"Here is the truth that no one is talking about," said Christie then, referring to a truth some people were already talking about. "You're going to have to raise the retirement age for Social Security. Oh, I just said it and I'm still standing here! I did not vaporize into the carpeting and I said it! We have to reform Medicare because it costs too much and it is going to bankrupt us. Once again lightning did not come through the windows and strike me dead. And we have to fix Medicaid because it's not only bankrupting the federal government, it's bankrupting every state government. There you go."
Christie's "vaporize into the carpeting" line was a winner; Daniels quoted it Monday in a speech in the very same room at the very same think tank. Yet he was saying, without specifics, what everyone in Washington says, sometimes with more specifics.
As a noncandidate, Christie has stuck to talking about a few issues that the punditocracy and voters can't get enough of: greedy public-sector unions, school reform, and why Washington doesn't work. Is he better at it than other Republicans? Better than most, sure, but he gets to pick his forums—speeches, interviews, town halls. When he had to debate opponents in 2009, he was poorly reviewed for, of all things, a deficit of straight talk. The 2012 season has been one long repetition of a three-act play:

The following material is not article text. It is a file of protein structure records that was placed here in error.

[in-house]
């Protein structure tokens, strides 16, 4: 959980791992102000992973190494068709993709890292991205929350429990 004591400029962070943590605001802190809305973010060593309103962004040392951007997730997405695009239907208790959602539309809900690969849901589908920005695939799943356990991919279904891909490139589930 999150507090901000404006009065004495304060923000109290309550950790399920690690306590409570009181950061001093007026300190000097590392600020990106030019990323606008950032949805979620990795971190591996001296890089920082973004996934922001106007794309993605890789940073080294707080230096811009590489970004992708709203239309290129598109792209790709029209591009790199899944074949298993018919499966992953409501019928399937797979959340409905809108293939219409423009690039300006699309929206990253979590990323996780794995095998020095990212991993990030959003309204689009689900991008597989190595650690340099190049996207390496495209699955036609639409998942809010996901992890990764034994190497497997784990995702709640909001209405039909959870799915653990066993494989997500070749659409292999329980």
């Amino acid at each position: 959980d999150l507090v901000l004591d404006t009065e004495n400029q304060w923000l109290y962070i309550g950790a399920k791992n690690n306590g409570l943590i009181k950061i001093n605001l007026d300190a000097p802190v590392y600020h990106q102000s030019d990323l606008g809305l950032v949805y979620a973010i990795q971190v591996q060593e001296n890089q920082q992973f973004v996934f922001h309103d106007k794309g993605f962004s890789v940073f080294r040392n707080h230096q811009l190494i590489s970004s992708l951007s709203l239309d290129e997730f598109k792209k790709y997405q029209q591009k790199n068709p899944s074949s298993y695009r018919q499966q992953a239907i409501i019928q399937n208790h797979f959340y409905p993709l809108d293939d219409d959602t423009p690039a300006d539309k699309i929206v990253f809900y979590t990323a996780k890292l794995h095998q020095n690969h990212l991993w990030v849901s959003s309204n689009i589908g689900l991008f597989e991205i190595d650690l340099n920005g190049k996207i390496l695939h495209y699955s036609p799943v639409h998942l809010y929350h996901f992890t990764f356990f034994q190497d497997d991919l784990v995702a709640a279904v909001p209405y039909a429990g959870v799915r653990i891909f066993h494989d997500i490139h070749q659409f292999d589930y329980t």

1. Build up dark-horse candidate who offers something that no one else does.
2. Pile on the candidate for flubbing something at a key moment.
3. Build up dark-horse candidate who offers something that no one else does.
We can understand if Christie wants to just skip it—right after using his national profile for some speeches and fundraisers. We can choose not to overinterpret tea leaves like the affection David Koch has for Christie. (Is there a Republican presidential nominee who won't get his support?) We can read the polls that show Republicans are actually getting more and more comfortable with their choices. And maybe we can stop pretending that a messy ideological primary is something that needs to be "fixed" by a perfect candidate.
My former colleague Tim Noah used to have a feature called the "Obama Messiah Watch," a star search for the mooniest, most worshipful quotes about the senator who became president. As long as Christie remains the Republican savior, I will collect quotes from admirers who imbue the governor with immense powers, more than any other human candidate can offer. Today it's former New Jersey Gov. Tom Kean, from a Sept. 26 interview with Robert Costa of the National Review.
"He is the best speaker I may have ever heard in politics. In an era when most people suspect that politicians read polls and then tell you what they think, people don't believe he's that kind of a fellow. He tells you what he thinks, period. We like that around here."
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